Sébastien SALLES received the Masters degree in Electrical Engineering and the Masters degree in Acoustics from the Lyon National Institute of Applied Sciences (INSA Lyon) in 2012, and the PhD degree in 2015 for his research on the tissue motion estimation using ultrasound imaging at CREATIS (INSA Lyon). After three years post-doctoral position at NTNU, in Trondheim, focused on the detection of cardiac fibrosis, he returned in CREATIS for one year with a post-doctoral project focused on 3D ultrasound beamforming. He arrived at the Laboratoire d’imagerie Biomédicale (LIB), in Paris, in 2019 for a post-doctoral position on blood flow estimation in bone. He received ATIP Avenir grant in 2021 allowing him to build a new team focused on cardiac elastography.
Intraosseous blood circulation is considered to be a key actor in bone growth and remodeling, bone metabolism, fracture healing and joint diseases. Yet our knowledge of intraosseous blood flow remains extremely scarce compared to other organs, because of a lack of suitable and accurate noninvasive investigation tools for its in vivo quantification.
The in vivo assessment of intraosseous blood flow in humans has been attempted with dynamic contrast-enhanced magnetic resonance imaging and dynamic positron emission tomography. A drawback of these methods is their inability to measure the direction and pulsatile nature of blood flow. In addition to this, they rely on the slow perfusion of a contrast agent or radiotracer that is not confined to the vasculature.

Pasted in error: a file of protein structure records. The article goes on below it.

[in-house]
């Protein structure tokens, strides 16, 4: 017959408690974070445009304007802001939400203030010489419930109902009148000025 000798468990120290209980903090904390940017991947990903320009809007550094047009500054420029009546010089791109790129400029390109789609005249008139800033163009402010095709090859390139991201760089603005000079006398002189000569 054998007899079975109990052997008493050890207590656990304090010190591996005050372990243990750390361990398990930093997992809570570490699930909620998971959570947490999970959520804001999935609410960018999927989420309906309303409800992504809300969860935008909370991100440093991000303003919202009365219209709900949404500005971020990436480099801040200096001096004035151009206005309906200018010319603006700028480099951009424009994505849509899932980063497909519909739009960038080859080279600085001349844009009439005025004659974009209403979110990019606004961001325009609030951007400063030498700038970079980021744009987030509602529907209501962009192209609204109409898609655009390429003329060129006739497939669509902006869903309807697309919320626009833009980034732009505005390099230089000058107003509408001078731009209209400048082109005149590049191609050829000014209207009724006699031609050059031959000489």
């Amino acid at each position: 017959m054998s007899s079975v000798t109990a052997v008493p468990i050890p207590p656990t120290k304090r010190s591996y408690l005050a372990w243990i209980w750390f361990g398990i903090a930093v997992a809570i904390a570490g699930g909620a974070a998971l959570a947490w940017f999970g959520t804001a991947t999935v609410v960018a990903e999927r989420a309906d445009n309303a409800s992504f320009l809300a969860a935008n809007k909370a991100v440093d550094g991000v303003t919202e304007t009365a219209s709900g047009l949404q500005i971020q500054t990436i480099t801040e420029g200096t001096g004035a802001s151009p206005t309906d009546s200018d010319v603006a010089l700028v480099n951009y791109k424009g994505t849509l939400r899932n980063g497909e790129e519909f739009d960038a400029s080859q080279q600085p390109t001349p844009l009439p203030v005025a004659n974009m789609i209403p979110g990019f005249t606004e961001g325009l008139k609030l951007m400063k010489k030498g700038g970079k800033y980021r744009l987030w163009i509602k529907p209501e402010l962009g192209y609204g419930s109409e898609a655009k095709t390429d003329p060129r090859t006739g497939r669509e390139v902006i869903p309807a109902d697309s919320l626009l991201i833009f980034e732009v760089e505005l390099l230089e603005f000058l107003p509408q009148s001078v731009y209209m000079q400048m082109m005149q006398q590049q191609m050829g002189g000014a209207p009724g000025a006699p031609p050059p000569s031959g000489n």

Our team recently proved that ultrasound is capable of imaging inside the diaphysis of a long bone with a conventional clinical probe, unlike common belief. Capitalizing on this, we showed that ultrasound can measure the direction and velocity of pulsatile blood flow, after spatial averaging over the tibial cortex. Here, we now explore the feasibility of mapping pulsatile blood flow direction and velocity in the human tibial cortex with ultrasound.
Unlike traditional ultrasound imaging, our approach relies on the transmission of steered plane waves. Each image was reconstructed with a delay-and-sum algorithm that corrects for the effect of wave refraction at the outer surface of the tibia and wave speed anisotropy in cortical bone. After suppression of stationary signal in the images, pulsatile blood flow in cortical bone is revealed. Using a phase-based approach to estimate the motion between two consecutive images, blood flow velocity and direction was estimated at each pixel in the cortex of the tibia, and each instant of a 5 second acquisition.